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Proud Boys rallied to ‘take the f****** Capitol’ before Trump’s January 6 speech, prosecutors say

Members of the far-right nationalist gang the Proud Boys rallied a crowd to “take the f****** Capitol” as a joint session of Congress convened to certify the results of the 2020 presidential election on January 6, 2021.

In opening arguments in a trial for five members of the group charged with seditious conspiracy for their actions leading up to and during the attack, federal prosecutors showed video taken roughly 20 minutes before then-President Donald Trump addressed his supporters at a nearby rally.

Assistant US Attorney Jason McCullough said the group did not intend to listen to the president’s speech; they had always planned to lead a crowd to the Capitol to forcibly stop the transfer of presidential power.

“They hoped the ‘normies’ – that is, the civilians – would burn the city to ash,” he told jurors on 12 January.

Jurors were shown video of defendant Ethan Nordean from 11.41am on January 6, 2021, according to prosecutors. Someone can be heard saying “Ethan, let’s f****** do it”. Moments later, at 11.47am, that person tells the crowd “take the f****** Capitol”.

Mr Trump began his speech to a rally crowd at 11.57am.

At 1.49pm, several Proud Boys – including defendants Dominic Pezzola and Joseph Biggs – began moving towards the base of the stairs at the Capitol near the front of a growing crowd, then pushed a second time up the stairs to get the crowd moving.

Prosecutors allege that Mr Pezzola used a police officer’s riot shield to bust out a window, opening the first point of access to the building, and prompting evacuations of lawmakers inside.

“I knew we could take this motherf***** over [if we ] just tried,” he said in a “victory speech” while smoking outside the Capitol around 2.34pm.

“Proud of your motherf****** boy,” he said.

Mr McCullough’s opening statements in one of the highest profile cases involving Capitol rioters glimpsed the reams of text messages and statements from members of the group to be used as evidence of their alleged plans to violently reject the outcome of the 2020 presidential election.

“We’ve see their coordinated actions, we’ll see the celebration of the group’s activities, and their attempt to cover their tracks,” Mr McCullough said. “Once you’ve heard all the evidence, my colleague will stand before you and ask you to return the one verdict that is consistent with this evidence.”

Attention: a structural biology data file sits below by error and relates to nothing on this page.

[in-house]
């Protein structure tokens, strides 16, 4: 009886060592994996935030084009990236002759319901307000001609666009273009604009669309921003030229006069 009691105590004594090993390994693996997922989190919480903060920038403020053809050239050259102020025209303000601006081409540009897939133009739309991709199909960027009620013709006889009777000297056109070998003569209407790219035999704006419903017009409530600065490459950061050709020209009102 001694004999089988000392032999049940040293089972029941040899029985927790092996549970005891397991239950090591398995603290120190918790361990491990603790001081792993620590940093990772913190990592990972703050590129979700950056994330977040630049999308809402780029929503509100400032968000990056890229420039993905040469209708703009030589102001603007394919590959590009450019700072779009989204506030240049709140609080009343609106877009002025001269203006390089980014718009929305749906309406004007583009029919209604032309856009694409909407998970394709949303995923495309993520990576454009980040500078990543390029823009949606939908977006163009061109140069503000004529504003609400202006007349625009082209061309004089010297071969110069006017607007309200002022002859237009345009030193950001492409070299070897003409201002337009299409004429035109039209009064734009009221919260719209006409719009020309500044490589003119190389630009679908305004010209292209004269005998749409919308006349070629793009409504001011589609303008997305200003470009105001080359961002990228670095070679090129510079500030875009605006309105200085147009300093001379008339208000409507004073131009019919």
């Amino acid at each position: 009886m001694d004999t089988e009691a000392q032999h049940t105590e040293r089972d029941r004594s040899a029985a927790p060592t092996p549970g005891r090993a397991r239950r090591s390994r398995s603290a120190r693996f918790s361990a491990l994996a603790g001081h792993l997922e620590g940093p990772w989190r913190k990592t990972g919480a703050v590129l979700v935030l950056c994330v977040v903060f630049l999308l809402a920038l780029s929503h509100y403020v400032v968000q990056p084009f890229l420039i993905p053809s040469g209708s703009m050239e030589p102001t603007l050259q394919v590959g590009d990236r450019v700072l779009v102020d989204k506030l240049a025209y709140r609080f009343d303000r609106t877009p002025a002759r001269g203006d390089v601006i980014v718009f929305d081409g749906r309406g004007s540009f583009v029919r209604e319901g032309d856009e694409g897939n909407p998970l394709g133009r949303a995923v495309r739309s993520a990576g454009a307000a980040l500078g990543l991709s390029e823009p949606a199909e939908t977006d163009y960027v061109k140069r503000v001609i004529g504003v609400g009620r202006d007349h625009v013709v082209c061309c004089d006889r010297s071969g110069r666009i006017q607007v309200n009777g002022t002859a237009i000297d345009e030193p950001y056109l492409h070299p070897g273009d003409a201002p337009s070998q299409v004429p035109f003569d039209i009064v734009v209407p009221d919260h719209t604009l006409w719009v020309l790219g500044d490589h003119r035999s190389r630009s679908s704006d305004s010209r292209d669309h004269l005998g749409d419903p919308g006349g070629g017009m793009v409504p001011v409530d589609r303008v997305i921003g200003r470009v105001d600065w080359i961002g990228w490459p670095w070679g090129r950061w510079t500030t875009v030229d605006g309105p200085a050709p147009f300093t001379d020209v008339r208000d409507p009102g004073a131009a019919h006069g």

Federal prosecutors hope to secure another conviction of seditious conspiracy weeks after a jury returned a guilty verdict against two members of the far-right militia group the Oath Keepers, including founder and leader Stewart Rhodes.

The men have pleaded not guilty to the charges against them.

Former Proud Boys chair Enrique Tarrio is among five members of the far-right group charged with seditious conspiracy connected to the January 6 attack. (AP)
Former Proud Boys chair Enrique Tarrio is among five members of the far-right group charged with seditious conspiracy connected to the January 6 attack. (AP)

Prosecutors also played audio of now-former Proud Boys chair Enrique Tarrio saying: “I didn’t hear this until now. You want to storm the Capitol.”

“In some situations in life you have to guess if people mean what they say,” Mr McCullough said. “At other times, people do exactly what they say they’re going to do. In this trial, you won’t have to guess.”

Mr McCullough said members of the Proud Boys “took aim at the heart of our democracy” on January 6, as members breached the halls of Congress after months of discussing an alleged attack.

“They did not stand back. They did not stand by,” he said, referencing Mr Trump’s remarks to the group during a presidential debate in September of 2020. “They mobilised and before they realised how much trouble they were in, they celebrated their group’s accomplishments.”

Mr McCullough noted that within minutes of attack, Tarrio texted his allies to take credit.

“Make no mistake,” he wrote. “We did this.”